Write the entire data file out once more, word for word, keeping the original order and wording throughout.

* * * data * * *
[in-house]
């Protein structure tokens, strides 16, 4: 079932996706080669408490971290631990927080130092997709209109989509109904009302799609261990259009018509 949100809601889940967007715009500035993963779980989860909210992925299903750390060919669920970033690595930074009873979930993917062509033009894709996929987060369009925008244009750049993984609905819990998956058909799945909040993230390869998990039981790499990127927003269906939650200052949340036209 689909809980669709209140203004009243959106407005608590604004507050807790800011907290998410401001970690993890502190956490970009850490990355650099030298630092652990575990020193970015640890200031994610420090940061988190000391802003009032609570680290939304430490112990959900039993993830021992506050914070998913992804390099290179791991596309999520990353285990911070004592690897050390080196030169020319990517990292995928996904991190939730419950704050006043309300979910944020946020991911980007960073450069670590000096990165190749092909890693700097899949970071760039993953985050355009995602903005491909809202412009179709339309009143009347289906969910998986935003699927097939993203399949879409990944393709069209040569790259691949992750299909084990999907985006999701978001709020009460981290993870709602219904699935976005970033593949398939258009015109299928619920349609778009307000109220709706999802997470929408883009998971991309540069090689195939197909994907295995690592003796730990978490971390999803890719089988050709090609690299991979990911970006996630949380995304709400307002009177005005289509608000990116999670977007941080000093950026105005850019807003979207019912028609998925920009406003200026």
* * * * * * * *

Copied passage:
[in-house]
């Protein structure tokens, strides 16, 4: 079932996706080669408490971290631990927080130092997709209109989509109904009302799609261990259009018509 949100809601889940967007715009500035993963779980989860909210992925299903750390060919669920970033690595930074009873979930993917062509033009894709996929987060369009925008244009750049993984609905819990998956058909799945909040993230390869998990039981790499990127927003269906939650200052949340036209 689909809980669709209140203004009243959106407005608590604004507050807790800011907290998410401001970690993890502190956490970009850490990355650099030298630092652990575990020193970015640890200031994610420090940061988190000391802003009032609570680290939304430490112990959900039993993830021992506050914070998913992804390099290179791991596309999520990353285990911070004592690897050390080196030169020319990517990292995928996904991190939730419950704050006043309300979910944020946020991911980007960073450069670590000096990165190749092909890693700097899949970071760039993953985050355009995602903005491909809202412009179709339309009143009347289906969910998986935003699927097939993203399949879409990944393709069209040569790259691949992750299909084990999907985006999701978001709020009460981290993870709602219904699935976005970033593949398939258009015109299928619920349609778009307000109220709706999802997470929408883009998971991309540069090689195939197909994907295995690592003796730990978490971390999803890719089988050709090609690299991979990911970006996630949380995304709400307002009177005005289509608000990116999670977007941080000093950026105005850019807003979207019912028609998925920009406003200026």